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. Last Updated: 07/27/2016

Glut and Cigars Presage Deflation and Recession

WASHINGTON -- I watch from the green of the third hole of swanky, verdant Robert Trent Jones golf course, a helicopter is lifting off from the clubhouse pad, leaning north and heading for Washington, 64 kilometers away. My partner, a smart guy who has been around, looks up from his putt. "There it is,'' he says. "The official sign that the bull market is over.''


Yes, bull markets -- and, more important, powerful economic recoveries -- end in excess. When you see business execs helicoptering to the golf course, waiters discussing the merits of Intel versus Applied Materials, 22-year-olds in suspenders smoking cigars and drinking martinis, and houses in the suburbs selling way over the asking price -- then you know that the referee has brought the whistle to his lips and is about to blow. The game is nearly over.


The last recession (defined as a decline in the economy's output of goods and services) ended six years ago. It was mild and brief. When will the next begin, how deep will it be, how long will it last? No one knows.


The traditional recession plot first has prices and wages rising; the Federal Reserve hikes interest rates to choke off inflation. Corporate borrowing costs increase and profits drop, consumers stop buying on credit, new investment screeches to a halt, the stock market tanks.


But anyone scanning the horizon for signs of inflation today is looking in the wrong direction. More likely, the next recession will start because of a glut, an oversupply.


Businesses, in a frenzy to expand, will make poor use of capital, and we'll have too much stuff to go around. Prices won't rise, they'll fall, and firms will go bankrupt. In the cascade, unemployment will accelerate, and, despite low interest rates, economic growth will cease.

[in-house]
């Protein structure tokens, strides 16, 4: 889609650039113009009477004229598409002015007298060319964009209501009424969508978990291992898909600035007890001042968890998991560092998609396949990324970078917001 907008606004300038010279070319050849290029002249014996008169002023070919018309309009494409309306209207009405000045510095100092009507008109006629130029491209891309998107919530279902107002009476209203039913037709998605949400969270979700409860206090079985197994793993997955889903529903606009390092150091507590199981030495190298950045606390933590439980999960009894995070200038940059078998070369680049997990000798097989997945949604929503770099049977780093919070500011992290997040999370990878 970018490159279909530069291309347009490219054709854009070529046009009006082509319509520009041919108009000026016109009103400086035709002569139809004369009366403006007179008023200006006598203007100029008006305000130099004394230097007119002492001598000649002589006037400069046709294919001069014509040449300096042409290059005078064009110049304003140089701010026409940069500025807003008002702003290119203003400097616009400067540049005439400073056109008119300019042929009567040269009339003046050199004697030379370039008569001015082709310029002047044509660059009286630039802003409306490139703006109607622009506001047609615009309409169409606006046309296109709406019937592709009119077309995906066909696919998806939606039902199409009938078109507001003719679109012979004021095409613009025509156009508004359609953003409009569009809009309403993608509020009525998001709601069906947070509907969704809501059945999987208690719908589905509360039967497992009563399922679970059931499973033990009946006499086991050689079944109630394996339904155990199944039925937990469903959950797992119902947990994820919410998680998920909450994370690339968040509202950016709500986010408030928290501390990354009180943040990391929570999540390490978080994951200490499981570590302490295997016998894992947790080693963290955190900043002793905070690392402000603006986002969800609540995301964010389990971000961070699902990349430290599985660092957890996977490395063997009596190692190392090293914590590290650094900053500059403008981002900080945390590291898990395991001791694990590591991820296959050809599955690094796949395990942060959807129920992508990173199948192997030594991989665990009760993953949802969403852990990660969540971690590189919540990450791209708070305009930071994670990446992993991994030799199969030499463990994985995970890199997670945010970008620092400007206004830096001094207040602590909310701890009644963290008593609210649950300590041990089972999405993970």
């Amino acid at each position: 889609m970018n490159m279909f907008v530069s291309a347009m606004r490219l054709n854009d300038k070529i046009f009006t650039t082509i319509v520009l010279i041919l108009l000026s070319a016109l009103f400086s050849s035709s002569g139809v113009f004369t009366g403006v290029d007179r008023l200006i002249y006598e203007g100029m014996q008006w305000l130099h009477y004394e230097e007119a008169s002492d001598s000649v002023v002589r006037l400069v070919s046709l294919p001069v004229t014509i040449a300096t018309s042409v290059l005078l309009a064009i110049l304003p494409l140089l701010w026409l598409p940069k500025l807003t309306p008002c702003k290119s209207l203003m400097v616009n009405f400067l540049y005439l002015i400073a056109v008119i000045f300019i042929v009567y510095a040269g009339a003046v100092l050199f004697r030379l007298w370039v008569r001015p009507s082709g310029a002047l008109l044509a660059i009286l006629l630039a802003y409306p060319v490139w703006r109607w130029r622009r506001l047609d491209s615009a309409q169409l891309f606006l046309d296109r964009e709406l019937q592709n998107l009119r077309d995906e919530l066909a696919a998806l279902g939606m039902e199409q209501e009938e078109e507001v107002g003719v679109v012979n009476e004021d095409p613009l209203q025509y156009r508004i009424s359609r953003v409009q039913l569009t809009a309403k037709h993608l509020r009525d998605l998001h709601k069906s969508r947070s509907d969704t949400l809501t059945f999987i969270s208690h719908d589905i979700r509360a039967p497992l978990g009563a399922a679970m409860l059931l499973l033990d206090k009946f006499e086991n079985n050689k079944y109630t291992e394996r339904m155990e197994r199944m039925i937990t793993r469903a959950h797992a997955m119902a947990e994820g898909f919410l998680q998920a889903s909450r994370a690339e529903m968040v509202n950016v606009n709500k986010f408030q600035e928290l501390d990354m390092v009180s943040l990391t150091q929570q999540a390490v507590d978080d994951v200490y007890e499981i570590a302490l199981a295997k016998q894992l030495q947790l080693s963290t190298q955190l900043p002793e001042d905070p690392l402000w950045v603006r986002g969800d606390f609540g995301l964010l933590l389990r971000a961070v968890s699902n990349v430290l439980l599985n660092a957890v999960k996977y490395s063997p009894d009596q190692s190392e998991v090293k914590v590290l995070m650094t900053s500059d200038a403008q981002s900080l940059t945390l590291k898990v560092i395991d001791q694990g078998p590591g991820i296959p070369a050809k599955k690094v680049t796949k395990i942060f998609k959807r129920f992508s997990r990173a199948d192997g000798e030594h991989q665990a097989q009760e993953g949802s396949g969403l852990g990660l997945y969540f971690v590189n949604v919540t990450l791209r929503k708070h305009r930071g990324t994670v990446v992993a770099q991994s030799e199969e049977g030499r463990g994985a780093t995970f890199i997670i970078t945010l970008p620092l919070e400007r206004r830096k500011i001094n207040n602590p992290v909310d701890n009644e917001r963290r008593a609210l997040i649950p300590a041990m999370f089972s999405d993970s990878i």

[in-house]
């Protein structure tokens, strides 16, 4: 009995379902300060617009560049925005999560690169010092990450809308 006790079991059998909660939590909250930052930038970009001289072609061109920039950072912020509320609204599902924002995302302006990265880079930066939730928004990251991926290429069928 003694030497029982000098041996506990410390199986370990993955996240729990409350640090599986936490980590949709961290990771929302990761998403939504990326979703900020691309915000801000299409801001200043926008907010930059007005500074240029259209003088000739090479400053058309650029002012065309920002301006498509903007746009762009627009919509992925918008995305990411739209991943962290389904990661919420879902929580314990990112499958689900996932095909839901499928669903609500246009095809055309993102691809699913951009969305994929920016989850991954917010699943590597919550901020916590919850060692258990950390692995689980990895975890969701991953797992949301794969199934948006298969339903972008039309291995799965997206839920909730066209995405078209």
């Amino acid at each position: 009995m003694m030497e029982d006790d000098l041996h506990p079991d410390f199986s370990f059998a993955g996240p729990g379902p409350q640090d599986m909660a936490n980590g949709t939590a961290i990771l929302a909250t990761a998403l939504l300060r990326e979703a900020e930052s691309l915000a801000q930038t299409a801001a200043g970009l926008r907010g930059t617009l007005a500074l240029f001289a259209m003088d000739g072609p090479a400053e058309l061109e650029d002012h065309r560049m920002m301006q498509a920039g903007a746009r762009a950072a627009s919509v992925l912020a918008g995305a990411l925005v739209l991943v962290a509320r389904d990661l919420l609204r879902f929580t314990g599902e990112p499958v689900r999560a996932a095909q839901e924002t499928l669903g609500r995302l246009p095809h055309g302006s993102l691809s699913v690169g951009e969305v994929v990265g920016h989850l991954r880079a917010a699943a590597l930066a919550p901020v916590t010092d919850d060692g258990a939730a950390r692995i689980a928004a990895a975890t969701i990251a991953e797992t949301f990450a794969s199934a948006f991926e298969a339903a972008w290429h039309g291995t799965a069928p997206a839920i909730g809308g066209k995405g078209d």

In other words, what we have to fear is not inflation but deflation. If you want a preview, look at Japan, where, with long-term bonds paying just 2 percent interest, the economy is finally lifting itself out of the muck after five years. Once started, deflations are hard to stop because buyers figure that prices will drop further with time, so they delay purchases.


Do you still believe that the United States has entered a New Era, that broader world markets and technological change have created a recessionless nirvana? You may be right, but, as an antidote, listen to James Grant, writing in Grant's Interest Rate Observer, his brilliant and expensive (though not infallibly perspicacious) newsletter: "Prosperity is self-limiting. There can be no New Era because speculative markets won't stand for it. Booms, in fact, create busts. Incited by low interest rates, capitalists will build something. Stimulated by ultra-low interest rates, by ultra-high equity valuations and by the supporting New Era theories, they will build some more. They will not stop building, in fact, we have observed, until the money stops.''


If Grant is right, then we should be seeing excess, not simply among individual consumers (who are spending themselves into bankruptcy in droves) but among corporations. In the first part of this decade, these firms applied tough lessons learned about overexpansion and reckless spending. But 75 months into the boom, have they gone haywire?


Grant answers in the affirmative. He points to too many "semiconductor fabs, aircraft facilities, retail stores, auto plants, computer assembly lines, steel mills, commercial banks and commodity-chemical manufacturing facilities. There are too many hotels in Phoenix, and there is too much manufacturing capacity in China.'' In a glut like this, companies have no pricing power. There are more things on the market than consumers and businesses want to buy.